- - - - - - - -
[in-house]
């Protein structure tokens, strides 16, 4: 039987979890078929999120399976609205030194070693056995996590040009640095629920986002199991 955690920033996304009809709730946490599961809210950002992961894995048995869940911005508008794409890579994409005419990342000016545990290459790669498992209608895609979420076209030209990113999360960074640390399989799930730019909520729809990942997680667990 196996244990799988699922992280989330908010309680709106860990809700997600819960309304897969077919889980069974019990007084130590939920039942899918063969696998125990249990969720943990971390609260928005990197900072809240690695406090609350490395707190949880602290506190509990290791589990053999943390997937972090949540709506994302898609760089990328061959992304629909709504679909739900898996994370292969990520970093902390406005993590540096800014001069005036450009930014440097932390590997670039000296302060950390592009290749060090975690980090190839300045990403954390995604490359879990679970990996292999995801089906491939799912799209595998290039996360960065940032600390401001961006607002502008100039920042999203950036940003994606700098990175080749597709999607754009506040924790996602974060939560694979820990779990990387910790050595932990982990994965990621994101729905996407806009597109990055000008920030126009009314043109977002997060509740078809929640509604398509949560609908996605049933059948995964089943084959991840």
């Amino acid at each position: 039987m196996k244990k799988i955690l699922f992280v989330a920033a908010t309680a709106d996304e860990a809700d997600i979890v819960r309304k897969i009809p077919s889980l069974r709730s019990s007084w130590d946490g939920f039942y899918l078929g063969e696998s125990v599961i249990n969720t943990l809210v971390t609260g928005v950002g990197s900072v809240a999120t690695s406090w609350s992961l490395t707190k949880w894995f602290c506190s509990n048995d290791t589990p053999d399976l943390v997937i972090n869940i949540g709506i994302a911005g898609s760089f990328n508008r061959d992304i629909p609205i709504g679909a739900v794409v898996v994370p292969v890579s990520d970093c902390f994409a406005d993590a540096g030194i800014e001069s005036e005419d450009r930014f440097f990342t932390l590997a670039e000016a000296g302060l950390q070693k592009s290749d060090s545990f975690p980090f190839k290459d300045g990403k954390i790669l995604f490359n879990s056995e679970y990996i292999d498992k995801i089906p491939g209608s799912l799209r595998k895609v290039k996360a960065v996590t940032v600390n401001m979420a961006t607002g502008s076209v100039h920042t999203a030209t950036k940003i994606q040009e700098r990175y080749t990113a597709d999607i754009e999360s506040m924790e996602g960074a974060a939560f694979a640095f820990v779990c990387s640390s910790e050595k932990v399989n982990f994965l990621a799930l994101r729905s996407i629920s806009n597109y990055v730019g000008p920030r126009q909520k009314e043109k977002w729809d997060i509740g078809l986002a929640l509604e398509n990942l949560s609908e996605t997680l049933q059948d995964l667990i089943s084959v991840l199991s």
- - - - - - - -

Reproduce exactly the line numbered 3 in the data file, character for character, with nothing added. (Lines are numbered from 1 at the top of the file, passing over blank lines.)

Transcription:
């Amino acid at each position: 039987m196996k244990k799988i955690l699922f992280v989330a920033a908010t309680a709106d996304e860990a809700d997600i979890v819960r309304k897969i009809p077919s889980l069974r709730s019990s007084w130590d946490g939920f039942y899918l078929g063969e696998s125990v599961i249990n969720t943990l809210v971390t609260g928005v950002g990197s900072v809240a999120t690695s406090w609350s992961l490395t707190k949880w894995f602290c506190s509990n048995d290791t589990p053999d399976l943390v997937i972090n869940i949540g709506i994302a911005g898609s760089f990328n508008r061959d992304i629909p609205i709504g679909a739900v794409v898996v994370p292969v890579s990520d970093c902390f994409a406005d993590a540096g030194i800014e001069s005036e005419d450009r930014f440097f990342t932390l590997a670039e000016a000296g302060l950390q070693k592009s290749d060090s545990f975690p980090f190839k290459d300045g990403k954390i790669l995604f490359n879990s056995e679970y990996i292999d498992k995801i089906p491939g209608s799912l799209r595998k895609v290039k996360a960065v996590t940032v600390n401001m979420a961006t607002g502008s076209v100039h920042t999203a030209t950036k940003i994606q040009e700098r990175y080749t990113a597709d999607i754009e999360s506040m924790e996602g960074a974060a939560f694979a640095f820990v779990c990387s640390s910790e050595k932990v399989n982990f994965l990621a799930l994101r729905s996407i629920s806009n597109y990055v730019g000008p920030r126009q909520k009314e043109k977002w729809d997060i509740g078809l986002a929640l509604e398509n990942l949560s609908e996605t997680l049933q059948d995964l667990i089943s084959v991840l199991s």